I we were trying to figure out what to have for dinner on the drive home from the gym."Well we have ground beef"...and the conversation took off from there. It seemed that all of our leftover odds and ends could all come together in a meal: homemade buns toasted with coconut butter, burgers (Jeff seasoned and added an egg white), turkey bacon, an egg yolk for me (left over from the egg white) and simple salad with lemon juice and olive oil. One slight mistake, HOLY LEMON JUICE. Someone ( drained an entire lemon on the plate. Tart! Anyways to sum it all up, we were so stinking proud of ourselves for creating a meal that I am sure people make everyday. Hello!? Bread has been a around a while, I need to get with the program.

Wednesday, June 13, 2012

Rioja Brunch

You may remember (probably not) a previous post about dinner at Rioja. Good news for you...Rioja does brunch! It truly is a fantastic breakfast experience. And until the word gets out, there is very rarely a wait to get in even on Saturday's and Sundays. So when Snooze tells you the wait is going to be 4 hours or something ridiculous like that....check out Rioja!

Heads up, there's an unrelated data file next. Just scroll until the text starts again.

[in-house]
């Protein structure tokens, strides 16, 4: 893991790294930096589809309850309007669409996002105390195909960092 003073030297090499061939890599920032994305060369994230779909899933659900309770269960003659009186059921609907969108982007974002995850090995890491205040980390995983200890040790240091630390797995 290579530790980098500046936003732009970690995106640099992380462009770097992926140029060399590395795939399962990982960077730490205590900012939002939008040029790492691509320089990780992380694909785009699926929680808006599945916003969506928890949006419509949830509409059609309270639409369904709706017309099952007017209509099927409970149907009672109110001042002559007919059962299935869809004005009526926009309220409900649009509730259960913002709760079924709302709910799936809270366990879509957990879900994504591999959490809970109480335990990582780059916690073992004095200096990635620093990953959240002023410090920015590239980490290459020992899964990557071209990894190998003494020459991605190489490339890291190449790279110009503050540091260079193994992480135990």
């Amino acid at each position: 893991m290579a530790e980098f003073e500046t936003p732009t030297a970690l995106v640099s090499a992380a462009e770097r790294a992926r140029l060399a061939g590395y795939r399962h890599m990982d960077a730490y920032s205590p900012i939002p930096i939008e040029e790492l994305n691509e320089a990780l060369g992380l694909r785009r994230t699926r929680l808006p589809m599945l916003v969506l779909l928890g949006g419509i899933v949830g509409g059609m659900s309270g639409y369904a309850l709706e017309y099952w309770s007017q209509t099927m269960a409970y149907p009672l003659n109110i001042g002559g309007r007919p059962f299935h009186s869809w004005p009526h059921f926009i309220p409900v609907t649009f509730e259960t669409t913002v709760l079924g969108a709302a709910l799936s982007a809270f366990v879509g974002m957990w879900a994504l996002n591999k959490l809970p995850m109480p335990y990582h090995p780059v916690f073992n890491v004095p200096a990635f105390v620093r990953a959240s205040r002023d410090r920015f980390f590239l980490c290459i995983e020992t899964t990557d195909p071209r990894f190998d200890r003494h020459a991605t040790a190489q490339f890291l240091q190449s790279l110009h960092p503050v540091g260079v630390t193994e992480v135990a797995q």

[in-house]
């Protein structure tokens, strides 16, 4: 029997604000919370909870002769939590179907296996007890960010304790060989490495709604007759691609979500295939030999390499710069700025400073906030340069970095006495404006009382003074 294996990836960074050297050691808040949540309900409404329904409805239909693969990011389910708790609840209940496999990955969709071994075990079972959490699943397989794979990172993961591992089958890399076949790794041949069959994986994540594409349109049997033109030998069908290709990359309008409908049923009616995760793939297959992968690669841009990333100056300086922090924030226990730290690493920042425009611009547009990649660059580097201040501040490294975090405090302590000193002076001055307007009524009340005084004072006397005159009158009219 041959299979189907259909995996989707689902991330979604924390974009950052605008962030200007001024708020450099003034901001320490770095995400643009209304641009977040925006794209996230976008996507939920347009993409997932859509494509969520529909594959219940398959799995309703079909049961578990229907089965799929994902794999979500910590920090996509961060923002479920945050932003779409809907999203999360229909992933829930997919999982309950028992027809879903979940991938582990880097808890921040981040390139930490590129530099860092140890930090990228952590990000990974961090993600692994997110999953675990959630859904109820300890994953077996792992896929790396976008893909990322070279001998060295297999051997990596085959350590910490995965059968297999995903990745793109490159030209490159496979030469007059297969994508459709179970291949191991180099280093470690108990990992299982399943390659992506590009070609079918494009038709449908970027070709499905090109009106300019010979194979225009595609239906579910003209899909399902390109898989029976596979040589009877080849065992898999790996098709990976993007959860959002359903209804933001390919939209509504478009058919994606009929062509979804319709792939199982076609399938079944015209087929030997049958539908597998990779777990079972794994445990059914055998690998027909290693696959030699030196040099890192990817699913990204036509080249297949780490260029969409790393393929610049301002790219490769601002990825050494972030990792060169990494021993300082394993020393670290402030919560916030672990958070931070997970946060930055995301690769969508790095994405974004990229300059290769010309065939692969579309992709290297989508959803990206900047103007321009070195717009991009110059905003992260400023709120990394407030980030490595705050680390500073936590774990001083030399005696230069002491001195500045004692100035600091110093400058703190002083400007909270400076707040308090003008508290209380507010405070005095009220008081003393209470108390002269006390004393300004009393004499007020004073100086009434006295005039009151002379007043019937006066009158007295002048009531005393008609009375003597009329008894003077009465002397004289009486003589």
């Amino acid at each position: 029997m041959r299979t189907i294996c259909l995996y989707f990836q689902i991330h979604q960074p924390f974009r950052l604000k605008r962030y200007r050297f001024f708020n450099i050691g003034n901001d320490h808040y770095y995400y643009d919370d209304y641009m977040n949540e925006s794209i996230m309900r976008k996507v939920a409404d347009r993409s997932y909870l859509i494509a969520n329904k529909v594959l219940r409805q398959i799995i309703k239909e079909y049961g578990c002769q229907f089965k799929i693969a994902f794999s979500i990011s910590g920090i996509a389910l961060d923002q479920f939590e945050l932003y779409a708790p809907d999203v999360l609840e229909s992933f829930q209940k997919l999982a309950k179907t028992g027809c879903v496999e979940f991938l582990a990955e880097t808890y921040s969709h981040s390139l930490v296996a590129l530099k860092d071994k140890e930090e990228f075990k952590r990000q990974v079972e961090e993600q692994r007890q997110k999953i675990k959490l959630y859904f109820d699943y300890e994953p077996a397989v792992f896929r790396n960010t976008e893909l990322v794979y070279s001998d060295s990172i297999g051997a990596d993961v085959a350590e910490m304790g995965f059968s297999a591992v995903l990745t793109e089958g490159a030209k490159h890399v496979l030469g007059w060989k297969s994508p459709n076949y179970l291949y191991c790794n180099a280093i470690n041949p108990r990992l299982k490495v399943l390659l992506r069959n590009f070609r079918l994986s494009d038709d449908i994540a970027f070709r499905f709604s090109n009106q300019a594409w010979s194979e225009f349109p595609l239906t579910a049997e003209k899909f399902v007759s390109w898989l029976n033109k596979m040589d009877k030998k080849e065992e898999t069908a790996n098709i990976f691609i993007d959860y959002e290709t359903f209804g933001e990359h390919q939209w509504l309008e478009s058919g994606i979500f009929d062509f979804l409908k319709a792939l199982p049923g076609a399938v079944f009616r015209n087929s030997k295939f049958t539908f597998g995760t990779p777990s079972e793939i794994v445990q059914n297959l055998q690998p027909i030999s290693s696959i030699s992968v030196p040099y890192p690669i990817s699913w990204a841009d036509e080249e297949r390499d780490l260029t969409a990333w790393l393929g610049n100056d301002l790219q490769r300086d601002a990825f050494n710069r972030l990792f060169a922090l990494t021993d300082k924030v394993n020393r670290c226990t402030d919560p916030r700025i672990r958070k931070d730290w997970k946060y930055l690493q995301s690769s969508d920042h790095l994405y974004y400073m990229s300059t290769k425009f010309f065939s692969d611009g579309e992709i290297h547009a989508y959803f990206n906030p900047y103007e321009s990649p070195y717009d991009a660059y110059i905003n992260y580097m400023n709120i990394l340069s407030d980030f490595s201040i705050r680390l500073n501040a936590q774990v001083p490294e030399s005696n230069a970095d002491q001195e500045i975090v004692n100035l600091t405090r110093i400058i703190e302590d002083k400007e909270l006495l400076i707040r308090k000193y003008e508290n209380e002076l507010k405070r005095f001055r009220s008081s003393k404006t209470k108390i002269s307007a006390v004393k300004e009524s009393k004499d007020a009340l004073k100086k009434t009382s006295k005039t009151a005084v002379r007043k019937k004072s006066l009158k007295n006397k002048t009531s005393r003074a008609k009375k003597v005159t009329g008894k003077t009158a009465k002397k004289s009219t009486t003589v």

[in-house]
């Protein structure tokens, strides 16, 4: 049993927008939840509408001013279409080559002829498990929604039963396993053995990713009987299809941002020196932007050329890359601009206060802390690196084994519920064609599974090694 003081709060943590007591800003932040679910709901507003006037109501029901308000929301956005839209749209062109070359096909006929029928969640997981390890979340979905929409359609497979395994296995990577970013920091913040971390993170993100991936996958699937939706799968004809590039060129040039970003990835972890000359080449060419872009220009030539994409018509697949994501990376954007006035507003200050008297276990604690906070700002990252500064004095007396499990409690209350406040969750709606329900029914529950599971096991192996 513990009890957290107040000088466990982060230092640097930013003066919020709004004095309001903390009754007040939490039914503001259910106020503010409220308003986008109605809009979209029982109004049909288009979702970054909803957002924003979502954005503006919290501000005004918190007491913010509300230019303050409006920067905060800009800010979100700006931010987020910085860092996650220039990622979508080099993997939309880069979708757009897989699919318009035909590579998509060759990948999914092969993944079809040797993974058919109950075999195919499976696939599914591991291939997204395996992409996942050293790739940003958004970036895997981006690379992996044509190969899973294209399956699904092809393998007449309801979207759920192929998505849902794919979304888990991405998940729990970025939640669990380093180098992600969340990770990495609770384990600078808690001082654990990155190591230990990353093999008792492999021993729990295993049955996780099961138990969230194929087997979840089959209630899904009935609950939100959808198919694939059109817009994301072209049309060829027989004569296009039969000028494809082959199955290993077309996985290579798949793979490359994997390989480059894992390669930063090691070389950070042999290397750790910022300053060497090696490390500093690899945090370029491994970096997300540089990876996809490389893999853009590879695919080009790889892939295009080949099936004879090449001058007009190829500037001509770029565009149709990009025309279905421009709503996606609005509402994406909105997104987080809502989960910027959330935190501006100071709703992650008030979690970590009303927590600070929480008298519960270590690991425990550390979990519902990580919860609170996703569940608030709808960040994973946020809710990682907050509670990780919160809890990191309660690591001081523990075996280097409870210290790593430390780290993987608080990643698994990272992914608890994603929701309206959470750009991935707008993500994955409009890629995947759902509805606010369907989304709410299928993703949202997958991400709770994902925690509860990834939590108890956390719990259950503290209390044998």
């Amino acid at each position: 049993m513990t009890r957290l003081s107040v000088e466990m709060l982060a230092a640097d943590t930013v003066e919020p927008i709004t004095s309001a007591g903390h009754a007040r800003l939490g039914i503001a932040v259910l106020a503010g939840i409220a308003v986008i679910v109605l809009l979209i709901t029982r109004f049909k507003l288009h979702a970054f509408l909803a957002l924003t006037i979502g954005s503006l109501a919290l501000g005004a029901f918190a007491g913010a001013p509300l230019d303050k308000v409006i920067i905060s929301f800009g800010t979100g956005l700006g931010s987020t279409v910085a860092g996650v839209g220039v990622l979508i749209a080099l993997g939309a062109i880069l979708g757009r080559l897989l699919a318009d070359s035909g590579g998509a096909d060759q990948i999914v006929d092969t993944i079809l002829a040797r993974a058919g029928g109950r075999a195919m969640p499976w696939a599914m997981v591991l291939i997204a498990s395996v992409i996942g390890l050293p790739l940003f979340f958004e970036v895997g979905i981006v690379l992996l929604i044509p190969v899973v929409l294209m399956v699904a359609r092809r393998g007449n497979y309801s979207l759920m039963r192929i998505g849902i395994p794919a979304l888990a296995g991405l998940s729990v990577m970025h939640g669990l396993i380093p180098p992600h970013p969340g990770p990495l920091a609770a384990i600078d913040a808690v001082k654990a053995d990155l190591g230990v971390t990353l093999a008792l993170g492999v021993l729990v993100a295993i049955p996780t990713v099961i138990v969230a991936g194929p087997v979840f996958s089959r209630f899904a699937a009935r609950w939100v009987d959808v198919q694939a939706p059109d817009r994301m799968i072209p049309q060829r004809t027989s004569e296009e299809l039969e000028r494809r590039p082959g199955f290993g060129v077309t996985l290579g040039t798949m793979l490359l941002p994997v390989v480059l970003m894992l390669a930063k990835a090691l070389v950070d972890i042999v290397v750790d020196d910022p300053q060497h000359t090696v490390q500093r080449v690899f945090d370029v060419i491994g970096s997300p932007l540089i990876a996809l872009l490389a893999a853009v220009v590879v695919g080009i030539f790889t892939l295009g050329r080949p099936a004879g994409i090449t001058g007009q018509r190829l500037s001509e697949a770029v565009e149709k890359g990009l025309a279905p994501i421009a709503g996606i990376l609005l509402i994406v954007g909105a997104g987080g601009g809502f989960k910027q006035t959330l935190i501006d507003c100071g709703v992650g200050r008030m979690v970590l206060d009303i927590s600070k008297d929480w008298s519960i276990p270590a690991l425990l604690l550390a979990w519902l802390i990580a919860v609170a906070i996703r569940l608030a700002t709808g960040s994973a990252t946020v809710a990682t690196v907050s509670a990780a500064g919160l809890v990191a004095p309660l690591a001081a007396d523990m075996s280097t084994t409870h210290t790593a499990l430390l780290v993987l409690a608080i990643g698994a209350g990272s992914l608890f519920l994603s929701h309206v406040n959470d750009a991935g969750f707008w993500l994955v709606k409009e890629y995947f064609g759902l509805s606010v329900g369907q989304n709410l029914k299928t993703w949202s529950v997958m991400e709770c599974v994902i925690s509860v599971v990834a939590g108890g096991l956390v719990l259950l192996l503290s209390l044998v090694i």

The spritzers - a variety of juices with sparking water. The pomegranate was so refreshing. 
Prosciutto wrapped mozzarella. I don't view it as a traditional breakfast item but who is going to argue with food this good?
Strawberry stuffed french toast, for the sweet tooth.
My favorite - Eggs Benedict! Going to say one of the best Benedicts I have had. They really take the time to come up with  great flavor combinations.
Cute Cute Cute! Sea Salt and Pepper with a little scoop. Just adorable.

Tuesday, June 5, 2012

Jeff's Dinner

I am very sad to say that these pictures are very old and I can't remember the recipe. Jeff created this fantastic meal for me and all I can say is that is was wonderful. Perhaps I can guess what was happening....If not, we can chop this one up to food porn.

Bruchetta toasted with hummus, feta and basil?
Bacon, onion and misc. green herb
Pre-dairy allergy - BUTTER with misc. green herb
Mixing all of the above?
Ohh looks like blue cheese too!
Good gosh...salivating it!
Oh would you look at that. Cute leftover meal for work.